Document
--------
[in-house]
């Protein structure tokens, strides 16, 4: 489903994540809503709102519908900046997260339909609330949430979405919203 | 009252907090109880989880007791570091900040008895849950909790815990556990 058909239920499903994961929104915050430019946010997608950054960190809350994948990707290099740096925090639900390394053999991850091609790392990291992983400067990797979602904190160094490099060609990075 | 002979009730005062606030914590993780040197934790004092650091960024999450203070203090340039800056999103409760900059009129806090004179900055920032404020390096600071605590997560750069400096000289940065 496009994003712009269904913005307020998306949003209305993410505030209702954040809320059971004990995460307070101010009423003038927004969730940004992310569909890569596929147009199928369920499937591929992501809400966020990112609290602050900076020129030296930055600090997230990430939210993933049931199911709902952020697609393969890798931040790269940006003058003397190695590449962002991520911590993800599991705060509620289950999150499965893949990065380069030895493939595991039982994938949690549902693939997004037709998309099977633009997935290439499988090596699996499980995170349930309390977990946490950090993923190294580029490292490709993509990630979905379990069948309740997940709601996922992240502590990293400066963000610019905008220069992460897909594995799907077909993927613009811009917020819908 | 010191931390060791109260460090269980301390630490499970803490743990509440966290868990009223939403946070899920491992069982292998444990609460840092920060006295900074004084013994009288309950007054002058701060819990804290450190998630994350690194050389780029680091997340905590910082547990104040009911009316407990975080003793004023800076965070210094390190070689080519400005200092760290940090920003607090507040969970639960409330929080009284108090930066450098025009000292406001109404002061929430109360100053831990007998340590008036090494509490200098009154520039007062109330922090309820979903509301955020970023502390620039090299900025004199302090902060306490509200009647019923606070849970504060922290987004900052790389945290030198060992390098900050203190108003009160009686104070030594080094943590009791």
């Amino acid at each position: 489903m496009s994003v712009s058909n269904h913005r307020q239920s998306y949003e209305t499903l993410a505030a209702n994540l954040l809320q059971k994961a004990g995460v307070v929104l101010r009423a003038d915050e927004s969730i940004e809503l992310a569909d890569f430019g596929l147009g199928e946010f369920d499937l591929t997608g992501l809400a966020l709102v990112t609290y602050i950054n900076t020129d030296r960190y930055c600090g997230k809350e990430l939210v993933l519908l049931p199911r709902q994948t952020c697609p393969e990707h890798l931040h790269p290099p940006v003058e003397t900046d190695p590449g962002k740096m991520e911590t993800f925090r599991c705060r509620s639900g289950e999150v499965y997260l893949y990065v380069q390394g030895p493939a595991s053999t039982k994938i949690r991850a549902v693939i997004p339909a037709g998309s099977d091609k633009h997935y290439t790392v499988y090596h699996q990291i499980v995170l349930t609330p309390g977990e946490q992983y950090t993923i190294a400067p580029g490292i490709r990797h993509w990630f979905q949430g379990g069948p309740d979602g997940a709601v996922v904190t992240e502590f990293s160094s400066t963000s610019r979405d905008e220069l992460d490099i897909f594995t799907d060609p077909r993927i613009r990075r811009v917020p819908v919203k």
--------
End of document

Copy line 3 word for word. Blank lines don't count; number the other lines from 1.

């Amino acid at each position: 489903m496009s994003v712009s058909n269904h913005r307020q239920s998306y949003e209305t499903l993410a505030a209702n994540l954040l809320q059971k994961a004990g995460v307070v929104l101010r009423a003038d915050e927004s969730i940004e809503l992310a569909d890569f430019g596929l147009g199928e946010f369920d499937l591929t997608g992501l809400a966020l709102v990112t609290y602050i950054n900076t020129d030296r960190y930055c600090g997230k809350e990430l939210v993933l519908l049931p199911r709902q994948t952020c697609p393969e990707h890798l931040h790269p290099p940006v003058e003397t900046d190695p590449g962002k740096m991520e911590t993800f925090r599991c705060r509620s639900g289950e999150v499965y997260l893949y990065v380069q390394g030895p493939a595991s053999t039982k994938i949690r991850a549902v693939i997004p339909a037709g998309s099977d091609k633009h997935y290439t790392v499988y090596h699996q990291i499980v995170l349930t609330p309390g977990e946490q992983y950090t993923i190294a400067p580029g490292i490709r990797h993509w990630f979905q949430g379990g069948p309740d979602g997940a709601v996922v904190t992240e502590f990293s160094s400066t963000s610019r979405d905008e220069l992460d490099i897909f594995t799907d060609p077909r993927i613009r990075r811009v917020p819908v919203k």